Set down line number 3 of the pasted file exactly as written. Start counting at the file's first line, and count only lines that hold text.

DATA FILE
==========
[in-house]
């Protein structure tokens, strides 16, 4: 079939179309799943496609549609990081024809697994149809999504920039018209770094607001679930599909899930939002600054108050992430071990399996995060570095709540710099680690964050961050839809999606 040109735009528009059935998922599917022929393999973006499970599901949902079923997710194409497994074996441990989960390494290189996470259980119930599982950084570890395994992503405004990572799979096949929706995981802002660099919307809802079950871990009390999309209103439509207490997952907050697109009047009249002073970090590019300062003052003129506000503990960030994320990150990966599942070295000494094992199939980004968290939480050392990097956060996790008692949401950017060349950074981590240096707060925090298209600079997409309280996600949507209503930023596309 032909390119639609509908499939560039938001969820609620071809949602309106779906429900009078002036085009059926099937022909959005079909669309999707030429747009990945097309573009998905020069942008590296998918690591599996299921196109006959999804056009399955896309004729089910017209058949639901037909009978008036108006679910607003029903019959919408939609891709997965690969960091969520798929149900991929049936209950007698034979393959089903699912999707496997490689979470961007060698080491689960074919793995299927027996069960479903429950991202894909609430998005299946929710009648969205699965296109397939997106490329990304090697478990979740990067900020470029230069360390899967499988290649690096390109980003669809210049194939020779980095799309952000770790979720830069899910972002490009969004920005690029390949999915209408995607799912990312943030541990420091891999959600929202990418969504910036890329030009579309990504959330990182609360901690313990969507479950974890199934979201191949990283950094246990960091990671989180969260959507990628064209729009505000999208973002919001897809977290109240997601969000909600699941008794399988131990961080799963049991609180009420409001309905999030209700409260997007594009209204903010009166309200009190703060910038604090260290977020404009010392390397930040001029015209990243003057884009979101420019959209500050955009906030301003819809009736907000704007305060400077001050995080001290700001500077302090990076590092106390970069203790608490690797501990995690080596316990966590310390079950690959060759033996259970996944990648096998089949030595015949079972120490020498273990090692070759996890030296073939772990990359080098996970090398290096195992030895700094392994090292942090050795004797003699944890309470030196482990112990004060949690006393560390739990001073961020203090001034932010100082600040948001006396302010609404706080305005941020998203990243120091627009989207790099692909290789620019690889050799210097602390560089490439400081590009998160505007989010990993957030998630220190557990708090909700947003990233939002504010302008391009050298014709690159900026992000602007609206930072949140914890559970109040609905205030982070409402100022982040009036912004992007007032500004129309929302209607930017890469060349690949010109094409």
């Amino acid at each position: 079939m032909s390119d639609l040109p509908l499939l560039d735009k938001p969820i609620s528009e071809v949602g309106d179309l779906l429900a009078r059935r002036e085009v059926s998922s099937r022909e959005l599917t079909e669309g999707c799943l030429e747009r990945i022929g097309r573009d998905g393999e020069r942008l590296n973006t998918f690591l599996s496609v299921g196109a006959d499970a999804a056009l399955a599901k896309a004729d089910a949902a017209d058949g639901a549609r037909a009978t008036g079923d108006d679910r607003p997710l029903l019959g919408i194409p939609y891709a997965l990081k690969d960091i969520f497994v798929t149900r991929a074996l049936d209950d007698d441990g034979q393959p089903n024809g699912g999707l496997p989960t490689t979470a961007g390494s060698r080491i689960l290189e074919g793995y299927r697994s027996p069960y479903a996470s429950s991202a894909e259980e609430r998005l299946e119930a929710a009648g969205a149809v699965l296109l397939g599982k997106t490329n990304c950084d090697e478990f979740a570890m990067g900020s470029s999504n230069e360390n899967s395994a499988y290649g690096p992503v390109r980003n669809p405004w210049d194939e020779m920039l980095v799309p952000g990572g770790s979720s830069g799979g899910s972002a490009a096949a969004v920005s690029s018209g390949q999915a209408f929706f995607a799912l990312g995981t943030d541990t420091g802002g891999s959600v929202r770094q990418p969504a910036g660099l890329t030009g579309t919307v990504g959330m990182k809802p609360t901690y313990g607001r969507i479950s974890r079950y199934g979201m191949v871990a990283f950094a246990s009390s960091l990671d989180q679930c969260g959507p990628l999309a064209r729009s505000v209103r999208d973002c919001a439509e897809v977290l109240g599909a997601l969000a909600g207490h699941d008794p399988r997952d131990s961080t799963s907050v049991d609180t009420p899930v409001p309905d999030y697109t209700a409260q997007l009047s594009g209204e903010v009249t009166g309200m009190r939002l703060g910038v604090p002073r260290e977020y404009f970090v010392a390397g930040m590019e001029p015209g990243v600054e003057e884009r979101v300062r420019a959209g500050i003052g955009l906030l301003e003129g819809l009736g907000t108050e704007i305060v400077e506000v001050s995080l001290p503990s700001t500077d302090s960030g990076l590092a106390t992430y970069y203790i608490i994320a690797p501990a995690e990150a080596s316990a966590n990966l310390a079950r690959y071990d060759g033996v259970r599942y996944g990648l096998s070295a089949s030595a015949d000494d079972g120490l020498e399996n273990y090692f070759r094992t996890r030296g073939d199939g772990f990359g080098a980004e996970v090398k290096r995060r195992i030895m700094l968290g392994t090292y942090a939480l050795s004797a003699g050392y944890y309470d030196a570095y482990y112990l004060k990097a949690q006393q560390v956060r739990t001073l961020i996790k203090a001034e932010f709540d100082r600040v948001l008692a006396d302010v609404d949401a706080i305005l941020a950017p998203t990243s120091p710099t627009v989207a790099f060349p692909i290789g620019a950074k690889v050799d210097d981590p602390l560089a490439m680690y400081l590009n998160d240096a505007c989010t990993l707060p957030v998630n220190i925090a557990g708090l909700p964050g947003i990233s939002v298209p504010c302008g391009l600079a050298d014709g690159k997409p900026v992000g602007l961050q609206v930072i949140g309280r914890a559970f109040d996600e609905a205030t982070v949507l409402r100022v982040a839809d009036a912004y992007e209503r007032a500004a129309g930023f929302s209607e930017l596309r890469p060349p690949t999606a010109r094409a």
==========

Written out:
């Amino acid at each position: 079939m032909s390119d639609l040109p509908l499939l560039d735009k938001p969820i609620s528009e071809v949602g309106d179309l779906l429900a009078r059935r002036e085009v059926s998922s099937r022909e959005l599917t079909e669309g999707c799943l030429e747009r990945i022929g097309r573009d998905g393999e020069r942008l590296n973006t998918f690591l599996s496609v299921g196109a006959d499970a999804a056009l399955a599901k896309a004729d089910a949902a017209d058949g639901a549609r037909a009978t008036g079923d108006d679910r607003p997710l029903l019959g919408i194409p939609y891709a997965l990081k690969d960091i969520f497994v798929t149900r991929a074996l049936d209950d007698d441990g034979q393959p089903n024809g699912g999707l496997p989960t490689t979470a961007g390494s060698r080491i689960l290189e074919g793995y299927r697994s027996p069960y479903a996470s429950s991202a894909e259980e609430r998005l299946e119930a929710a009648g969205a149809v699965l296109l397939g599982k997106t490329n990304c950084d090697e478990f979740a570890m990067g900020s470029s999504n230069e360390n899967s395994a499988y290649g690096p992503v390109r980003n669809p405004w210049d194939e020779m920039l980095v799309p952000g990572g770790s979720s830069g799979g899910s972002a490009a096949a969004v920005s690029s018209g390949q999915a209408f929706f995607a799912l990312g995981t943030d541990t420091g802002g891999s959600v929202r770094q990418p969504a910036g660099l890329t030009g579309t919307v990504g959330m990182k809802p609360t901690y313990g607001r969507i479950s974890r079950y199934g979201m191949v871990a990283f950094a246990s009390s960091l990671d989180q679930c969260g959507p990628l999309a064209r729009s505000v209103r999208d973002c919001a439509e897809v977290l109240g599909a997601l969000a909600g207490h699941d008794p399988r997952d131990s961080t799963s907050v049991d609180t009420p899930v409001p309905d999030y697109t209700a409260q997007l009047s594009g209204e903010v009249t009166g309200m009190r939002l703060g910038v604090p002073r260290e977020y404009f970090v010392a390397g930040m590019e001029p015209g990243v600054e003057e884009r979101v300062r420019a959209g500050i003052g955009l906030l301003e003129g819809l009736g907000t108050e704007i305060v400077e506000v001050s995080l001290p503990s700001t500077d302090s960030g990076l590092a106390t992430y970069y203790i608490i994320a690797p501990a995690e990150a080596s316990a966590n990966l310390a079950r690959y071990d060759g033996v259970r599942y996944g990648l096998s070295a089949s030595a015949d000494d079972g120490l020498e399996n273990y090692f070759r094992t996890r030296g073939d199939g772990f990359g080098a980004e996970v090398k290096r995060r195992i030895m700094l968290g392994t090292y942090a939480l050795s004797a003699g050392y944890y309470d030196a570095y482990y112990l004060k990097a949690q006393q560390v956060r739990t001073l961020i996790k203090a001034e932010f709540d100082r600040v948001l008692a006396d302010v609404d949401a706080i305005l941020a950017p998203t990243s120091p710099t627009v989207a790099f060349p692909i290789g620019a950074k690889v050799d210097d981590p602390l560089a490439m680690y400081l590009n998160d240096a505007c989010t990993l707060p957030v998630n220190i925090a557990g708090l909700p964050g947003i990233s939002v298209p504010c302008g391009l600079a050298d014709g690159k997409p900026v992000g602007l961050q609206v930072i949140g309280r914890a559970f109040d996600e609905a205030t982070v949507l409402r100022v982040a839809d009036a912004y992007e209503r007032a500004a129309g930023f929302s209607e930017l596309r890469p060349p690949t999606a010109r094409a």